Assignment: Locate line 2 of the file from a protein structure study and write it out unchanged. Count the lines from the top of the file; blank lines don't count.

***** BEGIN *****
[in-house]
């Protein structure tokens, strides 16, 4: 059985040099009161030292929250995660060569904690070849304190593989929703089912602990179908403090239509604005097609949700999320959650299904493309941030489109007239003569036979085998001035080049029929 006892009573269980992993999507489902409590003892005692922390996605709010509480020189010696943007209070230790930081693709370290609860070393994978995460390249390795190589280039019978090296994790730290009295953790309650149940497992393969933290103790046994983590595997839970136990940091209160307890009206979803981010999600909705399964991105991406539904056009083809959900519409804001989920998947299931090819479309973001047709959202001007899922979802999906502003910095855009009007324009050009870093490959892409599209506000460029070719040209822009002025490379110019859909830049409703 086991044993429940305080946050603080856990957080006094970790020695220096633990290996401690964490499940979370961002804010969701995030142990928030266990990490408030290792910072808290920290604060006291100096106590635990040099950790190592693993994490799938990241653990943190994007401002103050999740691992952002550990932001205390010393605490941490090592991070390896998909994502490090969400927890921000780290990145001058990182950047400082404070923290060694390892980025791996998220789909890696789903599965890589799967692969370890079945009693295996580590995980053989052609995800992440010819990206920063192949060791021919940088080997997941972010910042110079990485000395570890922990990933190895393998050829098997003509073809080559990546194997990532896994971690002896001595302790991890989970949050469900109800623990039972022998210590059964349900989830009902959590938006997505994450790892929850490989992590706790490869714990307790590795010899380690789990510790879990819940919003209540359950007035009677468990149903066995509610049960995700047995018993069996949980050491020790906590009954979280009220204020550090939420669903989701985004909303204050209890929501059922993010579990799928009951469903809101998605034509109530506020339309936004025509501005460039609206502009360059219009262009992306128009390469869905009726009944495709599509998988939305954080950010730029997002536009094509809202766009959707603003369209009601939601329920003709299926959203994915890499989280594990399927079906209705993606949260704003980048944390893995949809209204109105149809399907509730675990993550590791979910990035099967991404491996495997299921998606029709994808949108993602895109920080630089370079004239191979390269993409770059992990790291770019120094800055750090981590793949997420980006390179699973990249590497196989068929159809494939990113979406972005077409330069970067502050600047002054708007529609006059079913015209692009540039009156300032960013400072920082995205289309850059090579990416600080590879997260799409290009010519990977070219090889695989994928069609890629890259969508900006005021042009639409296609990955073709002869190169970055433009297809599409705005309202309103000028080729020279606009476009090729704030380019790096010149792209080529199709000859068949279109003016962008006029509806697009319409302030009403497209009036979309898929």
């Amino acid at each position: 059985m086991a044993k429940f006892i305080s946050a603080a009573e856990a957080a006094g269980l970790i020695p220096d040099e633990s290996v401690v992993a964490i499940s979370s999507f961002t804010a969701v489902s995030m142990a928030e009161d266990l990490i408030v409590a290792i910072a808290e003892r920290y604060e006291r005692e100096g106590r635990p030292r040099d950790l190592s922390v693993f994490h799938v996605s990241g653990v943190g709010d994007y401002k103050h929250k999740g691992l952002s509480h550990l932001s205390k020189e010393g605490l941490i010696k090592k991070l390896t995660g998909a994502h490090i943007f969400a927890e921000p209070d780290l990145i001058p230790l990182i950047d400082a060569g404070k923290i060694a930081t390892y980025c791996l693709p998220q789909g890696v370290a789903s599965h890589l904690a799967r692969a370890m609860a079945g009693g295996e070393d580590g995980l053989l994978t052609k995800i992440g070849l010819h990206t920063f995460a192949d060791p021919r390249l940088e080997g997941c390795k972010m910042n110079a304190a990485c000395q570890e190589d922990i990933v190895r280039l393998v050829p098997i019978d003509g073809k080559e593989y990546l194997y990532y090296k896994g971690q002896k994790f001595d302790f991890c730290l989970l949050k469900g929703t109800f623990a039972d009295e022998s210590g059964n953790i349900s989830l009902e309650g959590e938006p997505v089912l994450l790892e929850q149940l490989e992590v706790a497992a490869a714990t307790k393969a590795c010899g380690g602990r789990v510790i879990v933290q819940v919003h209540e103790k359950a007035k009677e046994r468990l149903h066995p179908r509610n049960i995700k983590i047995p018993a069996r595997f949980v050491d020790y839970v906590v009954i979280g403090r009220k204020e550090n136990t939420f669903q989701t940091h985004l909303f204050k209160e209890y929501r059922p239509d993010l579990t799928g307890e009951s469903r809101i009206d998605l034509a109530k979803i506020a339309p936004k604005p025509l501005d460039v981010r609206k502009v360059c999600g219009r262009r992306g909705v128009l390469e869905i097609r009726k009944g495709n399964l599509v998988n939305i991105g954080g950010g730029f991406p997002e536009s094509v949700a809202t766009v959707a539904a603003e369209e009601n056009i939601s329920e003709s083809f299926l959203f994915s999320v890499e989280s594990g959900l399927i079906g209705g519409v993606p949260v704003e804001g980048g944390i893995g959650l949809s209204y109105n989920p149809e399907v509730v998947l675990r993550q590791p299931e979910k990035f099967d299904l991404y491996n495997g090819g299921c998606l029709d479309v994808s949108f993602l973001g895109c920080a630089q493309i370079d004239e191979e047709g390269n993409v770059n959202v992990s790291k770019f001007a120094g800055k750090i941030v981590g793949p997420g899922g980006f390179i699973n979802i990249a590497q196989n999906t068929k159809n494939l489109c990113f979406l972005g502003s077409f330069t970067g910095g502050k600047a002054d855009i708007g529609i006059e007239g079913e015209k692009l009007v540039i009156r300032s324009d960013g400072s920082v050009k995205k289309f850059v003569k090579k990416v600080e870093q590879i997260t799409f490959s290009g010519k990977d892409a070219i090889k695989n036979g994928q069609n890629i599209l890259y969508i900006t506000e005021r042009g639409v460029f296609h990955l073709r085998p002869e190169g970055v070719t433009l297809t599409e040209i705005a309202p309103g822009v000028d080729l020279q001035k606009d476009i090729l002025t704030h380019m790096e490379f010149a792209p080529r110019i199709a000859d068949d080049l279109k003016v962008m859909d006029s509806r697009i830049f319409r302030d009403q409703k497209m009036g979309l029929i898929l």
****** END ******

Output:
């Protein structure tokens, strides 16, 4: 059985040099009161030292929250995660060569904690070849304190593989929703089912602990179908403090239509604005097609949700999320959650299904493309941030489109007239003569036979085998001035080049029929 006892009573269980992993999507489902409590003892005692922390996605709010509480020189010696943007209070230790930081693709370290609860070393994978995460390249390795190589280039019978090296994790730290009295953790309650149940497992393969933290103790046994983590595997839970136990940091209160307890009206979803981010999600909705399964991105991406539904056009083809959900519409804001989920998947299931090819479309973001047709959202001007899922979802999906502003910095855009009007324009050009870093490959892409599209506000460029070719040209822009002025490379110019859909830049409703 086991044993429940305080946050603080856990957080006094970790020695220096633990290996401690964490499940979370961002804010969701995030142990928030266990990490408030290792910072808290920290604060006291100096106590635990040099950790190592693993994490799938990241653990943190994007401002103050999740691992952002550990932001205390010393605490941490090592991070390896998909994502490090969400927890921000780290990145001058990182950047400082404070923290060694390892980025791996998220789909890696789903599965890589799967692969370890079945009693295996580590995980053989052609995800992440010819990206920063192949060791021919940088080997997941972010910042110079990485000395570890922990990933190895393998050829098997003509073809080559990546194997990532896994971690002896001595302790991890989970949050469900109800623990039972022998210590059964349900989830009902959590938006997505994450790892929850490989992590706790490869714990307790590795010899380690789990510790879990819940919003209540359950007035009677468990149903066995509610049960995700047995018993069996949980050491020790906590009954979280009220204020550090939420669903989701985004909303204050209890929501059922993010579990799928009951469903809101998605034509109530506020339309936004025509501005460039609206502009360059219009262009992306128009390469869905009726009944495709599509998988939305954080950010730029997002536009094509809202766009959707603003369209009601939601329920003709299926959203994915890499989280594990399927079906209705993606949260704003980048944390893995949809209204109105149809399907509730675990993550590791979910990035099967991404491996495997299921998606029709994808949108993602895109920080630089370079004239191979390269993409770059992990790291770019120094800055750090981590793949997420980006390179699973990249590497196989068929159809494939990113979406972005077409330069970067502050600047002054708007529609006059079913015209692009540039009156300032960013400072920082995205289309850059090579990416600080590879997260799409290009010519990977070219090889695989994928069609890629890259969508900006005021042009639409296609990955073709002869190169970055433009297809599409705005309202309103000028080729020279606009476009090729704030380019790096010149792209080529199709000859068949279109003016962008006029509806697009319409302030009403497209009036979309898929």